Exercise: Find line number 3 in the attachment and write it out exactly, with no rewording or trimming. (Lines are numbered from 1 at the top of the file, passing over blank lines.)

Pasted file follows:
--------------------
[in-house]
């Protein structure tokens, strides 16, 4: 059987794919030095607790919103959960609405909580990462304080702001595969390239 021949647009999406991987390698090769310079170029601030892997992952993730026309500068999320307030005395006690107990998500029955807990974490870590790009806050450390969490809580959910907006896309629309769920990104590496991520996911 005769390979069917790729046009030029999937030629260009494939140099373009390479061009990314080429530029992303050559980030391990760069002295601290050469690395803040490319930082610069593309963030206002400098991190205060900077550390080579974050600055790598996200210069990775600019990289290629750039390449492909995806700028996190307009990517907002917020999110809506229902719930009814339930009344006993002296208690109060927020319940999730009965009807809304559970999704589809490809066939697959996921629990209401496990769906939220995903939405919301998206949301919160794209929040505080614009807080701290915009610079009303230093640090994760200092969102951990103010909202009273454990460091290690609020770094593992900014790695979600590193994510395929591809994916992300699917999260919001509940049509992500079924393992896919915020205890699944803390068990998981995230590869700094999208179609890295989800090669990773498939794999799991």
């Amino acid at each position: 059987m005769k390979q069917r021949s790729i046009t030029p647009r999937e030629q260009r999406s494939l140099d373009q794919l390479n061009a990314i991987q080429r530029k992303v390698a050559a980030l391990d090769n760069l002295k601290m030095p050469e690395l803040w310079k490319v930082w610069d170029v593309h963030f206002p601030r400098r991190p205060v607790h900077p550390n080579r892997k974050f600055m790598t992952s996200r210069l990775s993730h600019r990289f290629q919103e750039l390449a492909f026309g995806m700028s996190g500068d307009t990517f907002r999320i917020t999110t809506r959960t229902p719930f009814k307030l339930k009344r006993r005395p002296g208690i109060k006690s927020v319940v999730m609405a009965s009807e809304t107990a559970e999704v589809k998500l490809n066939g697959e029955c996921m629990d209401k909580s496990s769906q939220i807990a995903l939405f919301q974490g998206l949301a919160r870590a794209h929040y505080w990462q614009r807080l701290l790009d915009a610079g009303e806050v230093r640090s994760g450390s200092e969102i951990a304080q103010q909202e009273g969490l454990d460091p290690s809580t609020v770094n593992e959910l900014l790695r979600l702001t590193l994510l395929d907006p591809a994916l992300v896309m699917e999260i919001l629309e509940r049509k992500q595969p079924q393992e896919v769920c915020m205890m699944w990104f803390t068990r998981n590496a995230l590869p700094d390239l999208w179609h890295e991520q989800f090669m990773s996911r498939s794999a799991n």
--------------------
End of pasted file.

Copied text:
């Amino acid at each position: 059987m005769k390979q069917r021949s790729i046009t030029p647009r999937e030629q260009r999406s494939l140099d373009q794919l390479n061009a990314i991987q080429r530029k992303v390698a050559a980030l391990d090769n760069l002295k601290m030095p050469e690395l803040w310079k490319v930082w610069d170029v593309h963030f206002p601030r400098r991190p205060v607790h900077p550390n080579r892997k974050f600055m790598t992952s996200r210069l990775s993730h600019r990289f290629q919103e750039l390449a492909f026309g995806m700028s996190g500068d307009t990517f907002r999320i917020t999110t809506r959960t229902p719930f009814k307030l339930k009344r006993r005395p002296g208690i109060k006690s927020v319940v999730m609405a009965s009807e809304t107990a559970e999704v589809k998500l490809n066939g697959e029955c996921m629990d209401k909580s496990s769906q939220i807990a995903l939405f919301q974490g998206l949301a919160r870590a794209h929040y505080w990462q614009r807080l701290l790009d915009a610079g009303e806050v230093r640090s994760g450390s200092e969102i951990a304080q103010q909202e009273g969490l454990d460091p290690s809580t609020v770094n593992e959910l900014l790695r979600l702001t590193l994510l395929d907006p591809a994916l992300v896309m699917e999260i919001l629309e509940r049509k992500q595969p079924q393992e896919v769920c915020m205890m699944w990104f803390t068990r998981n590496a995230l590869p700094d390239l999208w179609h890295e991520q989800f090669m990773s996911r498939s794999a799991n």